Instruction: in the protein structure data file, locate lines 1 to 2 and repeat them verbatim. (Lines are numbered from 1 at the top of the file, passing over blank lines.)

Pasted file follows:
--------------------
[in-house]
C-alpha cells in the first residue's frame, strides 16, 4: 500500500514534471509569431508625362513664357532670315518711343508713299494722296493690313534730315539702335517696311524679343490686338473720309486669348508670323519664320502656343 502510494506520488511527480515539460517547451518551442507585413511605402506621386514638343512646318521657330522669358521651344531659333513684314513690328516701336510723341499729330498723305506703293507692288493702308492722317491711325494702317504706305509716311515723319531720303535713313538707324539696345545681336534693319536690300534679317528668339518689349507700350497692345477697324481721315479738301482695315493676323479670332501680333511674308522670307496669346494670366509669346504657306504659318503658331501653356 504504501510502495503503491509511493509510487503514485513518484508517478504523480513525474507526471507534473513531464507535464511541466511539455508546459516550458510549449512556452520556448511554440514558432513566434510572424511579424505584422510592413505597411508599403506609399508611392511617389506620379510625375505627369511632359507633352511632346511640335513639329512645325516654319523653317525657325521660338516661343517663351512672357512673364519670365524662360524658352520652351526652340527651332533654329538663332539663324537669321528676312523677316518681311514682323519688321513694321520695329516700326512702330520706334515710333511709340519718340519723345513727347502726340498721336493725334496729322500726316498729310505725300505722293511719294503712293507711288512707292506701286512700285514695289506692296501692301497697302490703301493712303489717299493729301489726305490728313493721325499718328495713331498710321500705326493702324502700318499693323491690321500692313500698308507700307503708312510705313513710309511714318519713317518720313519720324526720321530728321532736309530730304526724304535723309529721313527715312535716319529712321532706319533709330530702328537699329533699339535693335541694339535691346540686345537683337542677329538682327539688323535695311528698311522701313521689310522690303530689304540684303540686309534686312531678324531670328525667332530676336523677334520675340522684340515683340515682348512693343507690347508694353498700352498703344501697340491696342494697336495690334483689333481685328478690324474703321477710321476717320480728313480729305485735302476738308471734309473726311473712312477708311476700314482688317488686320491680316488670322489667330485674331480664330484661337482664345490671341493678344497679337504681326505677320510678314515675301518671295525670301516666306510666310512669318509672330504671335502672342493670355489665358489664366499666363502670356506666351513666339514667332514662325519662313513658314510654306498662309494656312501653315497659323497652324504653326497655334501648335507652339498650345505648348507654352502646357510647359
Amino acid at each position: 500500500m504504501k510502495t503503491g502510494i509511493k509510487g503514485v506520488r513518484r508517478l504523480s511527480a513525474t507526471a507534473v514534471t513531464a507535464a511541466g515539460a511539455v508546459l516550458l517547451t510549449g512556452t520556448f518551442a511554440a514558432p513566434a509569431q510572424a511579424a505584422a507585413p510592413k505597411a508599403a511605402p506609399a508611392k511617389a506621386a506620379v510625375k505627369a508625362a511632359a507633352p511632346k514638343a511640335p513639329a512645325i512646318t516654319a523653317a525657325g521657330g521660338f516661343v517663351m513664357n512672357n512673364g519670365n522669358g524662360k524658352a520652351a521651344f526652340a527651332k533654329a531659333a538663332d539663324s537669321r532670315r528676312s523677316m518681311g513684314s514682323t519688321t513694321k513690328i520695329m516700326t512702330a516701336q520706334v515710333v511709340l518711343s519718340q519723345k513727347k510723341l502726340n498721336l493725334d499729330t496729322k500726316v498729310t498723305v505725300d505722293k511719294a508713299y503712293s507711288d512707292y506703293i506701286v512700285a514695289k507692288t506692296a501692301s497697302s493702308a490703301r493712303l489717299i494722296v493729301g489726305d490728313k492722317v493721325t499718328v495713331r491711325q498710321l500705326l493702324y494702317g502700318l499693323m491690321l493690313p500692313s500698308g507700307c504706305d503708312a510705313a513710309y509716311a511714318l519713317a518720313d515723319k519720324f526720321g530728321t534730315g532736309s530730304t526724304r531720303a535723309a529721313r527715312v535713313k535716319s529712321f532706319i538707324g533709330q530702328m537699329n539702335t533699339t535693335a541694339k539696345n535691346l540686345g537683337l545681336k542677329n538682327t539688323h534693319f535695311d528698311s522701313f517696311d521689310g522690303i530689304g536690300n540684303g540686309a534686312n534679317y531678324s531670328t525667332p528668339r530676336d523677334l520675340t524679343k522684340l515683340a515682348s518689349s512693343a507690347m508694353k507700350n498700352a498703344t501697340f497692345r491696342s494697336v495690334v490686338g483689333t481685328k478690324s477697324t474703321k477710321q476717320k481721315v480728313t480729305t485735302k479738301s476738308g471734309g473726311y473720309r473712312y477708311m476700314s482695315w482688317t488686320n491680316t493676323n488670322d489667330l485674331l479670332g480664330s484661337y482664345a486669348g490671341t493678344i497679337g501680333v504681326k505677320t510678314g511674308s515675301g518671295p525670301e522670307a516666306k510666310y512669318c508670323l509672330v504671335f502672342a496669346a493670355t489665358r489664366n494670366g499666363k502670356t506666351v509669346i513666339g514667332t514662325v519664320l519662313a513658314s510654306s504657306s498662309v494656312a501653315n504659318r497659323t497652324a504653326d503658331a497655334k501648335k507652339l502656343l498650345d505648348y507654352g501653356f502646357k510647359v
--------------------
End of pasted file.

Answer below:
[in-house]
C-alpha cells in the first residue's frame, strides 16, 4: 500500500514534471509569431508625362513664357532670315518711343508713299494722296493690313534730315539702335517696311524679343490686338473720309486669348508670323519664320502656343 502510494506520488511527480515539460517547451518551442507585413511605402506621386514638343512646318521657330522669358521651344531659333513684314513690328516701336510723341499729330498723305506703293507692288493702308492722317491711325494702317504706305509716311515723319531720303535713313538707324539696345545681336534693319536690300534679317528668339518689349507700350497692345477697324481721315479738301482695315493676323479670332501680333511674308522670307496669346494670366509669346504657306504659318503658331501653356 504504501510502495503503491509511493509510487503514485513518484508517478504523480513525474507526471507534473513531464507535464511541466511539455508546459516550458510549449512556452520556448511554440514558432513566434510572424511579424505584422510592413505597411508599403506609399508611392511617389506620379510625375505627369511632359507633352511632346511640335513639329512645325516654319523653317525657325521660338516661343517663351512672357512673364519670365524662360524658352520652351526652340527651332533654329538663332539663324537669321528676312523677316518681311514682323519688321513694321520695329516700326512702330520706334515710333511709340519718340519723345513727347502726340498721336493725334496729322500726316498729310505725300505722293511719294503712293507711288512707292506701286512700285514695289506692296501692301497697302490703301493712303489717299493729301489726305490728313493721325499718328495713331498710321500705326493702324502700318499693323491690321500692313500698308507700307503708312510705313513710309511714318519713317518720313519720324526720321530728321532736309530730304526724304535723309529721313527715312535716319529712321532706319533709330530702328537699329533699339535693335541694339535691346540686345537683337542677329538682327539688323535695311528698311522701313521689310522690303530689304540684303540686309534686312531678324531670328525667332530676336523677334520675340522684340515683340515682348512693343507690347508694353498700352498703344501697340491696342494697336495690334483689333481685328478690324474703321477710321476717320480728313480729305485735302476738308471734309473726311473712312477708311476700314482688317488686320491680316488670322489667330485674331480664330484661337482664345490671341493678344497679337504681326505677320510678314515675301518671295525670301516666306510666310512669318509672330504671335502672342493670355489665358489664366499666363502670356506666351513666339514667332514662325519662313513658314510654306498662309494656312501653315497659323497652324504653326497655334501648335507652339498650345505648348507654352502646357510647359